If You're Desperate for Deeper Sleep, Taking More Walks Might Help

A study published in Sleep Health suggests that adding a few more steps to your day could improve the quality of your sleep.

The idea that exercise and sleep are somehow correlated may not be shocking news to you, but the benefits of exercise on sleep don’t just apply to gym rats, athletes, and marathon runners. You may have resigned yourself to a life of mediocre sleep, knowing you don't follow a vigorous fitness routine. But this is simply not true! Even a small increase in the number of steps you take each day—try the stairs, get off the train a stop earlier, take a quick walk around the block—could make nightly snoozes more restful. And here’s the science to back it up.

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A study by researchers at the Brandeis University Psychology Department, published in the National Sleep Foundation journal Sleep Health, shows promising evidence that physical activity, even low-impact exercise as commonplace as walking, can help improve an individual’s quality of sleep. And results were particularly notable in women who joined the study.

To find out if low-impact physical activity, like walking, positively affects sleep in healthy adults, researchers observed 59 participants over a four-week period. During this time, each individual participated in an intervention "aimed at increasing [their] daily steps as the primary outcome." (Here, intervention refers to a systemic change in conditions, implemented by the researchers, to gauge its physiological effects on participants—aka how changing/increasing physical activity relates to sleep.) Researchers measured participants’ increased daily activity with a Fitbit Zip, concurrently analyzing their sleep quality (self-reported before, during, and after the study).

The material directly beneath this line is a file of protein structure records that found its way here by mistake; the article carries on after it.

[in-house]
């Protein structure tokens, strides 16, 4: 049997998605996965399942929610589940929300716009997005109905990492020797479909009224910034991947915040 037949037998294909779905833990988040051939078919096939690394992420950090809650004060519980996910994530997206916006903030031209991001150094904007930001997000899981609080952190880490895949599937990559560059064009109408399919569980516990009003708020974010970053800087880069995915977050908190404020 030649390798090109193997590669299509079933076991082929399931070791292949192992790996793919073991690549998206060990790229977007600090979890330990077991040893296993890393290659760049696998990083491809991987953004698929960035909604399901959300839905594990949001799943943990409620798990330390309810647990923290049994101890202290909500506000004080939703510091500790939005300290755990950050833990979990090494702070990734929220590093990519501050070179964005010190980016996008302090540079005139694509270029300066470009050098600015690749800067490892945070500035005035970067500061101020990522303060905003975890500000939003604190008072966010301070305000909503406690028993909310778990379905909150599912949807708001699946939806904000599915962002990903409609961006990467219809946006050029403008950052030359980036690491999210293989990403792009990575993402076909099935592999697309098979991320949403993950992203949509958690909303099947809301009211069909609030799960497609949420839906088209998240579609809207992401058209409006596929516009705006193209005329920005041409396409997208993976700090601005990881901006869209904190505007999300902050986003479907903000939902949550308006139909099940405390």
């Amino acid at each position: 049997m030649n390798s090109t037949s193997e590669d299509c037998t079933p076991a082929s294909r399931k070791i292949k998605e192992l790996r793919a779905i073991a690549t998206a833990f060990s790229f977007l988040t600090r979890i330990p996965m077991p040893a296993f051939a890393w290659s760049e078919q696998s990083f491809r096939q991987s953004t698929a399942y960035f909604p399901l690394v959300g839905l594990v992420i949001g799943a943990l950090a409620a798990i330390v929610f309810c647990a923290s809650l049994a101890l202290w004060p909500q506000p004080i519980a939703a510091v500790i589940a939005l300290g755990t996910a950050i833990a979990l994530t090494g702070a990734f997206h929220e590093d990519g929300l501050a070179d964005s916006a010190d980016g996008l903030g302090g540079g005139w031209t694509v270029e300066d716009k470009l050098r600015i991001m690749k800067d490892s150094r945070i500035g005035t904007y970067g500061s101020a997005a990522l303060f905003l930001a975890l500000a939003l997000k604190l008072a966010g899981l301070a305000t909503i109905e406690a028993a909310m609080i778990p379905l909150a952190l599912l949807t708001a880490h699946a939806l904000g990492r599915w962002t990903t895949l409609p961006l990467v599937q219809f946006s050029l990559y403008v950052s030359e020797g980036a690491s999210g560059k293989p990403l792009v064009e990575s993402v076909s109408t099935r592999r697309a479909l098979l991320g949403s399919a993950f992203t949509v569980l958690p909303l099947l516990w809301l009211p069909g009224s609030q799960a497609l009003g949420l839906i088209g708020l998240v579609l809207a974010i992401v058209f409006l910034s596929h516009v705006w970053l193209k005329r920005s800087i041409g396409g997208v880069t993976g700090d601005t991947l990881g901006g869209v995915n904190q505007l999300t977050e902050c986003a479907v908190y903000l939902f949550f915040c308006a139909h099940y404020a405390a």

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According to the research results and conclusion, more activity was consistently linked to deeper Zs for participants:

"Averaged across the month, daily active minutes were positively related to sleep quality but not duration... [O]n days that participants were more active than average, they reported better sleep quality and duration in both sexes. Results suggest that low-impact [physical activity] is positively related to sleep, more so in women than men."

Per The New York Times interview with Alycia Sullivan Bisson, a graduate student and member of the research team at Brandeis University, the so-called increased activity linked to better sleep was far less intimidating than you might be thinking: "The average step count among the 59 volunteers was about 7,000 per day, which is a little more than three miles a day of walking."

While this was an observational study, and therefore does not prove a direct, causal link (yet), these positive correlations between increased daily movement and better sleep suggest that even a slight boost in activity could reward you with life-changing results. That sounds hyperbolic, but sufficient sleep (and exercise, for that matter) is a non-negotiable foundation of physical, mental, and emotional health. Not only are the long-term effects of sleep deprivation both prevalent and alarming, but a less-than-seven-hour snooze can cause next-day side effects that range from from a nuisance (decreased focus at work) to fatal (falling asleep at the wheel). So, even if it's just to quit feeling exhausted all the time, why wouldn’t you take a walk (or march in place, or dance around the living room) in an effort to catch more sweet, sweet Zs?

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